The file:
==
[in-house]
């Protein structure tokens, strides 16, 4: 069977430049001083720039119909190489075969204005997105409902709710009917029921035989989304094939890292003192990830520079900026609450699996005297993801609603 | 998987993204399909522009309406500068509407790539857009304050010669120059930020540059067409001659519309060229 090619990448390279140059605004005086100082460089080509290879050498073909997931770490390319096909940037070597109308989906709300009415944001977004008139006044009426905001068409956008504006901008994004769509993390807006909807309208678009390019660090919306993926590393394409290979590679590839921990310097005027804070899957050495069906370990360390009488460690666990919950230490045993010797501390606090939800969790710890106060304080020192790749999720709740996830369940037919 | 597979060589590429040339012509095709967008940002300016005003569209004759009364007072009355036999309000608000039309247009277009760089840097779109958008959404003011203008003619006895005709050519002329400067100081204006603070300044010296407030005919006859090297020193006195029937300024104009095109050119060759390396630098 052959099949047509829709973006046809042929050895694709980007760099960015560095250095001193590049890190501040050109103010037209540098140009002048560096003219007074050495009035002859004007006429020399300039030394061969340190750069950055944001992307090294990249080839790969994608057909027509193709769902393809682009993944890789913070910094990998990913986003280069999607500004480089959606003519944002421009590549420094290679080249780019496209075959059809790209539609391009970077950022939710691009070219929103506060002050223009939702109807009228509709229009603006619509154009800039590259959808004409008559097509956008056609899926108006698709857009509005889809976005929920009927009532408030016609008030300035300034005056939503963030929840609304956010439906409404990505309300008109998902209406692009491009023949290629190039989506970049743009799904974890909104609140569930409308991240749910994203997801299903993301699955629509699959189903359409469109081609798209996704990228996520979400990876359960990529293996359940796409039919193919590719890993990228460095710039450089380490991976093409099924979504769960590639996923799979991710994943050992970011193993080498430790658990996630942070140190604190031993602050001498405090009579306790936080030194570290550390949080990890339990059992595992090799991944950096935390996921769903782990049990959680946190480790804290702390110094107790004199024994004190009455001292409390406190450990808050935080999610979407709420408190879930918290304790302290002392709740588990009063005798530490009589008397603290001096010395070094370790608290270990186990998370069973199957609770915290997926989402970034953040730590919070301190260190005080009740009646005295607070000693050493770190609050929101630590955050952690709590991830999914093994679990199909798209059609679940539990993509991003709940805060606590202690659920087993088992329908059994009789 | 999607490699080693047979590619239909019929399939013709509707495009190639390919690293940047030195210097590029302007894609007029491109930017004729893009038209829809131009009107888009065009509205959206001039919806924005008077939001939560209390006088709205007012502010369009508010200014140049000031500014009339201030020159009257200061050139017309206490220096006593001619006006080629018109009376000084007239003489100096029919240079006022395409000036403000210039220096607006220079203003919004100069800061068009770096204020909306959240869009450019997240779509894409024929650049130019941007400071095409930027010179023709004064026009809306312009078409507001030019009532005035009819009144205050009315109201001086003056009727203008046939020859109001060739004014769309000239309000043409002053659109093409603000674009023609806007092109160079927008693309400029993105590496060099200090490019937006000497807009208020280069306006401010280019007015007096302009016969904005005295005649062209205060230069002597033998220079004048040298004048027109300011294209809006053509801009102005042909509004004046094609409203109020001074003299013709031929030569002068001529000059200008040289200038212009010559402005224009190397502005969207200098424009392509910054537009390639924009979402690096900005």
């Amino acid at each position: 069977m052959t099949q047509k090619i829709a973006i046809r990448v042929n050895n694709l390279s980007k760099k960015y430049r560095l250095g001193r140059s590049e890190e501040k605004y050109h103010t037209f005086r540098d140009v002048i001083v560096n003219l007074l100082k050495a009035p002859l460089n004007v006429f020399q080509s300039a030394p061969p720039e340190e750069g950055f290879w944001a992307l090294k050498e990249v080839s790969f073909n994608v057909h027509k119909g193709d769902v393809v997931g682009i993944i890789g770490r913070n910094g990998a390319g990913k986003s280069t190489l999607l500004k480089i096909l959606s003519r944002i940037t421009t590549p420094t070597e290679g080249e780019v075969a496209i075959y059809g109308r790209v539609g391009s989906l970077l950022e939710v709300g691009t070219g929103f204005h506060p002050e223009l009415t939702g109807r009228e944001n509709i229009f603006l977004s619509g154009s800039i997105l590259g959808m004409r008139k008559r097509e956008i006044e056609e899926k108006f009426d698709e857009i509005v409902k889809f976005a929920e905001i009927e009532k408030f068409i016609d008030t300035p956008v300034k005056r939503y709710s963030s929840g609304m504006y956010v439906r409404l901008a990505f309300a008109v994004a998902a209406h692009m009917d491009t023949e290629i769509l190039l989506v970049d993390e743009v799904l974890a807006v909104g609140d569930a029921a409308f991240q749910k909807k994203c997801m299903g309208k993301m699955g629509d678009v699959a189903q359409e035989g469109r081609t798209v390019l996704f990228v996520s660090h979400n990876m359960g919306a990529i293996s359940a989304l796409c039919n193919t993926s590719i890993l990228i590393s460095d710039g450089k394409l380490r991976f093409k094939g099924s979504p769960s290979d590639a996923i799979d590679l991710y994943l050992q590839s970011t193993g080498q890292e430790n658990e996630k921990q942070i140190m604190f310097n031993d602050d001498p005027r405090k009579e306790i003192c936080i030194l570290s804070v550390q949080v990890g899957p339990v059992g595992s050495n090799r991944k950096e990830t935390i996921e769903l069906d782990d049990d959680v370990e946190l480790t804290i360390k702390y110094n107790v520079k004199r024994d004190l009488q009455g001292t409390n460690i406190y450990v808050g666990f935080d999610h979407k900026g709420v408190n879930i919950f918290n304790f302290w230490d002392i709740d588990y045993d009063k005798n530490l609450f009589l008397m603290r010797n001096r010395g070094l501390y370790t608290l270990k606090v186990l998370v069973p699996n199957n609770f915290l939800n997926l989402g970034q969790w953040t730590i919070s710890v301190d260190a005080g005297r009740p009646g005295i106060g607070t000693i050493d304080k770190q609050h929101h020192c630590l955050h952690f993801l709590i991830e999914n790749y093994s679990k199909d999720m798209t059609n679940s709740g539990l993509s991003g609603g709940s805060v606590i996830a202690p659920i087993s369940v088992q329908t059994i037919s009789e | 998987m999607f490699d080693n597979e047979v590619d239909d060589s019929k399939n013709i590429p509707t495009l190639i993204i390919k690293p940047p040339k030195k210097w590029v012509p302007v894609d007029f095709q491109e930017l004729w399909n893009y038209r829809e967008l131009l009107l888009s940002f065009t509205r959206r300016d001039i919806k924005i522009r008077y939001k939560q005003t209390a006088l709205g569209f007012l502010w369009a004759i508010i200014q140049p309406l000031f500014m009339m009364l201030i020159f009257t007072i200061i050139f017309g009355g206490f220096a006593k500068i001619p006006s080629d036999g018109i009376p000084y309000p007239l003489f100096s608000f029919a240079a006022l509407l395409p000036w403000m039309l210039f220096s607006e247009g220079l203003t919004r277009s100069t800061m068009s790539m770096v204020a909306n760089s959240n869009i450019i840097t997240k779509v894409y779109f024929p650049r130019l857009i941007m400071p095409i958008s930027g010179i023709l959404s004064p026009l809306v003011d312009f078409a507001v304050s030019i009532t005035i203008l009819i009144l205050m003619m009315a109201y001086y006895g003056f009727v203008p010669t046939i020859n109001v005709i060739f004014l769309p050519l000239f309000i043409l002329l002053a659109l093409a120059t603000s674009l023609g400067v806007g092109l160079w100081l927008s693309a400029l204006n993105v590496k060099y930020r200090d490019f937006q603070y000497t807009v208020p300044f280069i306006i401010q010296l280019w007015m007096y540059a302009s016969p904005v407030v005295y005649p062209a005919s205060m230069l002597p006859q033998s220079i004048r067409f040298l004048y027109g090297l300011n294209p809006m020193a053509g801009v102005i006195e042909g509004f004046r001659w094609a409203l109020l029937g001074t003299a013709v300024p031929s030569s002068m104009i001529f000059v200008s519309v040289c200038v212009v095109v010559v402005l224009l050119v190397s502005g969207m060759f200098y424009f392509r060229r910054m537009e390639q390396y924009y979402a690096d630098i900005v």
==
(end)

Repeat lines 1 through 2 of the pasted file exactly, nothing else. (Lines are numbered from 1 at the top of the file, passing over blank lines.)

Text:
[in-house]
């Protein structure tokens, strides 16, 4: 069977430049001083720039119909190489075969204005997105409902709710009917029921035989989304094939890292003192990830520079900026609450699996005297993801609603 | 998987993204399909522009309406500068509407790539857009304050010669120059930020540059067409001659519309060229 090619990448390279140059605004005086100082460089080509290879050498073909997931770490390319096909940037070597109308989906709300009415944001977004008139006044009426905001068409956008504006901008994004769509993390807006909807309208678009390019660090919306993926590393394409290979590679590839921990310097005027804070899957050495069906370990360390009488460690666990919950230490045993010797501390606090939800969790710890106060304080020192790749999720709740996830369940037919 | 597979060589590429040339012509095709967008940002300016005003569209004759009364007072009355036999309000608000039309247009277009760089840097779109958008959404003011203008003619006895005709050519002329400067100081204006603070300044010296407030005919006859090297020193006195029937300024104009095109050119060759390396630098 052959099949047509829709973006046809042929050895694709980007760099960015560095250095001193590049890190501040050109103010037209540098140009002048560096003219007074050495009035002859004007006429020399300039030394061969340190750069950055944001992307090294990249080839790969994608057909027509193709769902393809682009993944890789913070910094990998990913986003280069999607500004480089959606003519944002421009590549420094290679080249780019496209075959059809790209539609391009970077950022939710691009070219929103506060002050223009939702109807009228509709229009603006619509154009800039590259959808004409008559097509956008056609899926108006698709857009509005889809976005929920009927009532408030016609008030300035300034005056939503963030929840609304956010439906409404990505309300008109998902209406692009491009023949290629190039989506970049743009799904974890909104609140569930409308991240749910994203997801299903993301699955629509699959189903359409469109081609798209996704990228996520979400990876359960990529293996359940796409039919193919590719890993990228460095710039450089380490991976093409099924979504769960590639996923799979991710994943050992970011193993080498430790658990996630942070140190604190031993602050001498405090009579306790936080030194570290550390949080990890339990059992595992090799991944950096935390996921769903782990049990959680946190480790804290702390110094107790004199024994004190009455001292409390406190450990808050935080999610979407709420408190879930918290304790302290002392709740588990009063005798530490009589008397603290001096010395070094370790608290270990186990998370069973199957609770915290997926989402970034953040730590919070301190260190005080009740009646005295607070000693050493770190609050929101630590955050952690709590991830999914093994679990199909798209059609679940539990993509991003709940805060606590202690659920087993088992329908059994009789 | 999607490699080693047979590619239909019929399939013709509707495009190639390919690293940047030195210097590029302007894609007029491109930017004729893009038209829809131009009107888009065009509205959206001039919806924005008077939001939560209390006088709205007012502010369009508010200014140049000031500014009339201030020159009257200061050139017309206490220096006593001619006006080629018109009376000084007239003489100096029919240079006022395409000036403000210039220096607006220079203003919004100069800061068009770096204020909306959240869009450019997240779509894409024929650049130019941007400071095409930027010179023709004064026009809306312009078409507001030019009532005035009819009144205050009315109201001086003056009727203008046939020859109001060739004014769309000239309000043409002053659109093409603000674009023609806007092109160079927008693309400029993105590496060099200090490019937006000497807009208020280069306006401010280019007015007096302009016969904005005295005649062209205060230069002597033998220079004048040298004048027109300011294209809006053509801009102005042909509004004046094609409203109020001074003299013709031929030569002068001529000059200008040289200038212009010559402005224009190397502005969207200098424009392509910054537009390639924009979402690096900005």